MANILA, Philippines – Sen. Vicente “Tito” Sotto III on Wednesday admitted he asked for the inclusion of an online libel clause in the new Anti-Cybercrime Law due to online sex scandals and intense cyberbullying against celebrities.
Speaking to radio dzMM, Sotto said he asked the bill’s sponsor, Sen. Edgardo Angara, to include a provision on online libel last December due to various scandals involving actresses Rhian Ramos, Janelle Manahan, Maricar Reyes and Katrina Halili.
“Nagkaroon ng malaking problem yung kabilang istasyon. Kung natatandaan niyo yung tungkol kay Rhian Ramos. Yung sa YouTube may mga lumabas. Kine-claim nitong si DJ Mo di raw galing sa kanya meron daw nag-upload at kung ano-anong kasiraan yung inabot ni Rhian Ramos. Nakarating pa sa Facebook yun at sa Twitter,” he said.
He added: “Hindi lang yun. Meron din before that merong problema yung kay Katrina Halili at kay Maricar Reyes. Meron din yun kay Ramgen Revilla silang mag-boyfriend.”
Ramos came under intense online ridicule due to scandalous allegations by her ex-boyfriend Mo Twister in a video clip posted on YouTube last November. Ramos’ camp later sued Mo, real name Mohan Gumatay, for violation of Republic Act 9262 or the Anti-Violence Against Women and their children (VAWC) Act of 2004.
Reyes and Halili were linked to a sex scandal, which became the topic of a Senate inquiry in 2009.
A sex video of Manahan was also leaked online last December 2011 after she linked family members of her boyfriend, Ramgen Revilla, to his murder.
Sotto said he asked Angara to include a provision against cyberbullying and online libel because he heard news that Ramos’ lawyer could not legally act on the posting of Gumatay’s video.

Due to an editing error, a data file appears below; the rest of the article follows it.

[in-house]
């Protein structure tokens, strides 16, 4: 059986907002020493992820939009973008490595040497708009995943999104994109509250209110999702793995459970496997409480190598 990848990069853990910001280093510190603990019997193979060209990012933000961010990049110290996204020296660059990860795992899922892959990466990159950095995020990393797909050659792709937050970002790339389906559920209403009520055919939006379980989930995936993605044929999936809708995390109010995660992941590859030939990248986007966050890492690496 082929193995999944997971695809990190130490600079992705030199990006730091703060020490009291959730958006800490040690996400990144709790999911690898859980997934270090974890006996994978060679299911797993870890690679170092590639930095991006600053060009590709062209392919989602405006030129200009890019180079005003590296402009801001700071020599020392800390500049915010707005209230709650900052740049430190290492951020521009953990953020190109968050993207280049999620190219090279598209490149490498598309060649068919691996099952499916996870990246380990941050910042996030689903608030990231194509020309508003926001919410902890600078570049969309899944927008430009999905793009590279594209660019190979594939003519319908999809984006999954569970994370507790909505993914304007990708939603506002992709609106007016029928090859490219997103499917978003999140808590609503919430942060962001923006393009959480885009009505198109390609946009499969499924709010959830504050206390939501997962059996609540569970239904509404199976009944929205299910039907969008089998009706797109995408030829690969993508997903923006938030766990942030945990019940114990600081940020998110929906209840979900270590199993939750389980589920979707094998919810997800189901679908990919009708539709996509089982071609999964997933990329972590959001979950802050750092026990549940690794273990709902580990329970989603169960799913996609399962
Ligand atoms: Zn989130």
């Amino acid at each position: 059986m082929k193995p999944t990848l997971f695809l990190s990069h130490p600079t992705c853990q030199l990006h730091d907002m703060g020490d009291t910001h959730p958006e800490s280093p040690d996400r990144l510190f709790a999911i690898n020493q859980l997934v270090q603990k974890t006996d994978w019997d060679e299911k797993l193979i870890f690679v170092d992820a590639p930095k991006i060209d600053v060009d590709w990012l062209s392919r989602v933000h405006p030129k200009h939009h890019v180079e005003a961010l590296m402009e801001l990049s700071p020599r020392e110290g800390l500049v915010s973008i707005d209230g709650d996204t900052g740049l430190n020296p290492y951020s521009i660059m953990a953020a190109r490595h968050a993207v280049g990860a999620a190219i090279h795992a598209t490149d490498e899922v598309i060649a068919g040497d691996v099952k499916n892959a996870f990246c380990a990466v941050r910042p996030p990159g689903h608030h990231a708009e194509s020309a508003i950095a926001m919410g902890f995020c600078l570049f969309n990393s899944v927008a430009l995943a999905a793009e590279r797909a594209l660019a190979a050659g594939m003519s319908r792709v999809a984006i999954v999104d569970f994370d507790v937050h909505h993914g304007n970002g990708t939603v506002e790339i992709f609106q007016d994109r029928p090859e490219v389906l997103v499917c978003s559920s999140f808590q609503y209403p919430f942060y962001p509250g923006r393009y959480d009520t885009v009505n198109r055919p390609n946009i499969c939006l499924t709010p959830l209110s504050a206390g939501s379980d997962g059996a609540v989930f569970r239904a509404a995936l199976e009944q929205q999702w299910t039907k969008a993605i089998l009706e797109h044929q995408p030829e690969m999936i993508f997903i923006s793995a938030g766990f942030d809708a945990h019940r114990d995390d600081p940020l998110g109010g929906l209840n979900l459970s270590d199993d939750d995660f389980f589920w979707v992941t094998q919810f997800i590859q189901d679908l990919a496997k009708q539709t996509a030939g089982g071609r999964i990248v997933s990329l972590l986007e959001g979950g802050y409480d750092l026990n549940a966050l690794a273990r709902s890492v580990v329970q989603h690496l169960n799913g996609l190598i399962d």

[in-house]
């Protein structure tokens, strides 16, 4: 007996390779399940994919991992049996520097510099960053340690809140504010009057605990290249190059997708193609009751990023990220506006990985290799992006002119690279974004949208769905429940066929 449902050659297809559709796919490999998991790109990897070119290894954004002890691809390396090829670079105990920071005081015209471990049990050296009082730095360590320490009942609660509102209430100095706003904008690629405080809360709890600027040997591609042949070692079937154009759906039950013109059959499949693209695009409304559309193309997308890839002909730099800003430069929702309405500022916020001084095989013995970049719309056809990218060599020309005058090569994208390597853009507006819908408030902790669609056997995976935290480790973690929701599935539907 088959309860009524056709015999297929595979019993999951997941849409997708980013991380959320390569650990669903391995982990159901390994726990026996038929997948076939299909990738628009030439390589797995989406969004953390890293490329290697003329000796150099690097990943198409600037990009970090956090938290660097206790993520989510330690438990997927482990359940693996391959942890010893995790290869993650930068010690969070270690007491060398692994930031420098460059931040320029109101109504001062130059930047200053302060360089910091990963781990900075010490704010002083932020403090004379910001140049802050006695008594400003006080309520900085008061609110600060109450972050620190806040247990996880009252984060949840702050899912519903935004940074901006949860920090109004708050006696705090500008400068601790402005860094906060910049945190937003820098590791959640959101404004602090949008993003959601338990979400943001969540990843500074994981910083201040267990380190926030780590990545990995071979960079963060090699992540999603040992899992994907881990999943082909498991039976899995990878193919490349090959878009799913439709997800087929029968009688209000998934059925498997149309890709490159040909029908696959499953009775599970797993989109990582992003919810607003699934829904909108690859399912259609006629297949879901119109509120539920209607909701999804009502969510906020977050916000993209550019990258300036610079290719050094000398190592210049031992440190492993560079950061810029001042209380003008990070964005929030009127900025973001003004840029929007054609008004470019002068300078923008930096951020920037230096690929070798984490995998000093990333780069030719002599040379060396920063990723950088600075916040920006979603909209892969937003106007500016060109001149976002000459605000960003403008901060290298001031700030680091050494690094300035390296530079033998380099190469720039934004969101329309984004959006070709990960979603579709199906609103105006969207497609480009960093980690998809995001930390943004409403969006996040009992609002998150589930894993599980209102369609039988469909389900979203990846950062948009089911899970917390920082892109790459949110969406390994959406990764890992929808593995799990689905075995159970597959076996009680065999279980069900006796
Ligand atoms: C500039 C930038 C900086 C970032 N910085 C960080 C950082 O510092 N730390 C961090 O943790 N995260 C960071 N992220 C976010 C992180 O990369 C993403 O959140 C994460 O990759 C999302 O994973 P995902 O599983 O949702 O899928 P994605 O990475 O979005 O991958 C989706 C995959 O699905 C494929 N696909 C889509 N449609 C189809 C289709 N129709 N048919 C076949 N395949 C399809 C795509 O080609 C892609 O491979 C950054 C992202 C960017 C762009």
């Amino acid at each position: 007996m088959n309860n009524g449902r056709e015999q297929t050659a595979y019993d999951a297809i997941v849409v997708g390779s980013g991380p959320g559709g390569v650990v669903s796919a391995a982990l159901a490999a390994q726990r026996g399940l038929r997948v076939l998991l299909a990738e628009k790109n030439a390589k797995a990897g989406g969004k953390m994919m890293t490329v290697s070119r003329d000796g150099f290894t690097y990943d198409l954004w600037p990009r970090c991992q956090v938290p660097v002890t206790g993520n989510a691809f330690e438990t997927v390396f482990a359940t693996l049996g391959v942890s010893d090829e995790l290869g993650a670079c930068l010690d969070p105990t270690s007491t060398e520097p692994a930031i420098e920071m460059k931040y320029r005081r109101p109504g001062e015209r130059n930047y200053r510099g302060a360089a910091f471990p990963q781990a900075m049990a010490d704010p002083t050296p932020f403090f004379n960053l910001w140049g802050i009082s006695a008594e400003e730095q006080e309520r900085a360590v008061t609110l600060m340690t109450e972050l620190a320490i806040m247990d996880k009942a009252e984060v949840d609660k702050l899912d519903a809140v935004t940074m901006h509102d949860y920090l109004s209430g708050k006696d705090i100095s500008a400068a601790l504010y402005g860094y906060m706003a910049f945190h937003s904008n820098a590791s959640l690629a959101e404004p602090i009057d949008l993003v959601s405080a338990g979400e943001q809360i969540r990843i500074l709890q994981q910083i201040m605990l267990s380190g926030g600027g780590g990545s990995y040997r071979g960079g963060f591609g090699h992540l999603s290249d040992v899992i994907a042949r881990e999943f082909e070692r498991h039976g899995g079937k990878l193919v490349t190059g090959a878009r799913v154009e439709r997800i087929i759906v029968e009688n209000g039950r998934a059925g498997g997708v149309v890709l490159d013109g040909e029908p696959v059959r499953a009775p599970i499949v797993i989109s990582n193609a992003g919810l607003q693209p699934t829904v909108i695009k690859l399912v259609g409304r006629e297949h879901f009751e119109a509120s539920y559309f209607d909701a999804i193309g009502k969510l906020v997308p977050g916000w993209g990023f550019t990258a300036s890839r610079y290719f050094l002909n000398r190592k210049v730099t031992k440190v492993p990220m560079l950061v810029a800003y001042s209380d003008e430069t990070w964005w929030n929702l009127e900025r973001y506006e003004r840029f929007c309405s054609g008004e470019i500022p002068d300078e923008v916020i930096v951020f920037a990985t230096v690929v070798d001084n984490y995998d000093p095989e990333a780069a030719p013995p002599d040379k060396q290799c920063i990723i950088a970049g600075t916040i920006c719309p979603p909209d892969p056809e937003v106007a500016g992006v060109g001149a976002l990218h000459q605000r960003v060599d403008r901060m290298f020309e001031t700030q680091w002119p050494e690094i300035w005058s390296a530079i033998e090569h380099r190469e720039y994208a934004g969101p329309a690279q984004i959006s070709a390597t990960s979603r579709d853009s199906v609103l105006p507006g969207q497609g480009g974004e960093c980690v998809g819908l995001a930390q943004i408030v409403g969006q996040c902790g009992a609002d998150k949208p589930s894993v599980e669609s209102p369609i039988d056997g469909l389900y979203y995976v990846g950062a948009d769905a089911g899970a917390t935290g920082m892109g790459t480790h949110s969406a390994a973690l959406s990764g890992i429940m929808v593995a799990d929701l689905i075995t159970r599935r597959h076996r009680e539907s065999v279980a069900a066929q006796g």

He said the Anti-Cybercrime Law is supposed to “police cyberspace” due to issues on cybersex, online pornography, identity theft, fraud and online libel. He said none of the senators who signed the bill objected to his suggestion.
“Social media is media. Papaano yung mga binababoy, yung mga binabastos? Kanino sila tatakbo? Yung iba kasi na pumapalag diyan kasi hindi sila nabababoy at nababastos. Pero kapag nabababoy at nababastos ka, papaano ka? Wala kang pupuntahan,” he said.
Various groups have criticized controversial provisions in the Cybercrime Prevention Act of 2012, particularly Sec. 4(c)(4) which criminalizes libel not only on the Internet but also on "any other similar means which may be devised in the future.”
The Supreme Court has received 7 separate petitions urging the court to declare as unconstitutional the controversial provisions.
The senator also denied that the online libel provision was a last minute insertion after he became the target of online ridicule due to alleged plagiarism of blogs and other online resources. He said he made the proposal around December and it was included in the committee amendments in January.
“Hindi isiningit. Pinadudumi nila yan, sinisiraan na naman ako ng ibang tao, sinasabi na isiningit ko lang dahil inaatake ako ng Agosto-September. Ako ba’y may bolang kristal? Na malalaman ko Agosto-Setyembre na aatakihin nila ako? Hindi,” he said.
Sotto said that while he has no plans of using the law to sue his online critics, he believes the insertion of the online libel clause was “divine providence.”
“Siguro divine providence na binigyan ako ng ganyang pagkakataon na ganun pero bale-wala sa akin yun. Wala naman akong i-cha-charge. Pagtatawanan ko na lang. Ika nga, Diyos na ang bahala sa kanila. Pero hindi nila pwedeng gawin sa ibang tao,” he said.
“Moralidad ang isyu dito. Kaya lang naman natin binabantayan ang cyberspace dahil sa moralidad ng mga kabataan nababastos din, nabababoy,” he added.